Schumer did not respond to a request for comment on Thursday.

Democratic leaders have been reluctant to forgo social programs like universal preschool or reduce prescription drug costs because they provide immediate benefits that are felt by American families and will demonstrate demonstrate to voters that the party can deliver on its promises.

Some of the other pieces — health care and prescription drug recommendations — are the most popular part of the package with voters, said Celinda Lake, a Democratic strategist and pollster. tri.

Although the Democrats control the White House and Congress, the party is thwarted in the Senate by rules of procedure, the unified Republican opposition, and the fact that the chamber is split 50-50 with the party. The Democrats and their two independent allies could prevail simply because of the binding powers of Vice President Kamala Harris.

If Democrats try to put a climate bill on the Senate floor for a vote, they’ll need at least 10 Republicans to get over the 60-vote threshold to overcome Republican opposition. peace.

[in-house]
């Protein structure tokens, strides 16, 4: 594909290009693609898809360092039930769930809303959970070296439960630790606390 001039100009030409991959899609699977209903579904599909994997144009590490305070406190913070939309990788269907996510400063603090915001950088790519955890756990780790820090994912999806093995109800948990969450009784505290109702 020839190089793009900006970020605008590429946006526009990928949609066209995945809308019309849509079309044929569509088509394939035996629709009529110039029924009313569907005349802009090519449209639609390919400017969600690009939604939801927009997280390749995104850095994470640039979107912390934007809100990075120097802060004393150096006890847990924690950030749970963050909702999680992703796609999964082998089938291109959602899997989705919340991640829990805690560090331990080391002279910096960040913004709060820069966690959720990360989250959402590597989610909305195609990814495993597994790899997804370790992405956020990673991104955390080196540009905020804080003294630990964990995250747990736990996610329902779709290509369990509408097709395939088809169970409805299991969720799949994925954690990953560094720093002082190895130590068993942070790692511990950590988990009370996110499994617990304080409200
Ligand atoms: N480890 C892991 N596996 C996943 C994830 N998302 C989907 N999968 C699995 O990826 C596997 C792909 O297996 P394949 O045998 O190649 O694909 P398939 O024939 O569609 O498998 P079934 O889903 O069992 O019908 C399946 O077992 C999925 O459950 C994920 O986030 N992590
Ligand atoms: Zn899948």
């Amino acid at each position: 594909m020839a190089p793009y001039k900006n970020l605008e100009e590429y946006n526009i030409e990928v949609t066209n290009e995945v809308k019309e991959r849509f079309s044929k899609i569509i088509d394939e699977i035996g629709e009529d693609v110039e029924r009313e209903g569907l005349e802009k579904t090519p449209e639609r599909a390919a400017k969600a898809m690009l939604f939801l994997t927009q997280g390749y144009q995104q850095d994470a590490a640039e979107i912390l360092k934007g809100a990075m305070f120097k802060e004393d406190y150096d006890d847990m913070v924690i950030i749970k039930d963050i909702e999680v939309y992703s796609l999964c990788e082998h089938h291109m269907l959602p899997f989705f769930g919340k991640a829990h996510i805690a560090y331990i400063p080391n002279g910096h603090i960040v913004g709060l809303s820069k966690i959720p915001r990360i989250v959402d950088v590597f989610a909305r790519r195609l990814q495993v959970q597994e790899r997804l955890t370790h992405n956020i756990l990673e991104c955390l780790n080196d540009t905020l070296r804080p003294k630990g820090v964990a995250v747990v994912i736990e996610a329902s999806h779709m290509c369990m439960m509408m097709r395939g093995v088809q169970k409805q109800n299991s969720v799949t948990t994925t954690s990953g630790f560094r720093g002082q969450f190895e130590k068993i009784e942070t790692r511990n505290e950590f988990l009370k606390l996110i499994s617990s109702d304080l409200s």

They can pass a vote using a fast-track procedure known as mediation, which allows them to take the legislation to the Senate floor with a simple 51-vote majority. That’s the route Senate leaders have tried to use to push the Build Better Back bill more broadly.

But under Senate rules, the mediation process can only be used once per fiscal year. That’s why Democratic leaders are still trying to use their unique opportunity to pack as much of Mr Biden’s agenda as possible into a single piece of legislation. “They took a bite out of the apple,” said Kevin Book, an analyst with ClearView Energy, a nonpartisan policy analysis firm.

When asked why Republicans blocked a procedural move to allow a vote on the climate bill, spokesman Mitch McConnell, the Republican leader in the Senate, pointed to the senator’s remarks. doctor in November on the climate portion of the Build Back Better package. He called it “a wave of taxes and reckless spending that could hit American families and the affordable energy they need to power, heat, and drive their homes.”

Mr. Rabe said that policy appeared to be an accident for Republican efforts to deny Mr. Biden a major legislative victory in an election year. “Even policies that can create opportunities for bipartisanship fall into this partisanship,” he said.

Emily Cochrane contribution report.

https://www.nytimes.com/2022/01/20/climate/build-back-better-climate-change.html ‘Build Back Better’ Smash a Wall, But Climate Action Can Move Forward

Fry Electronics Team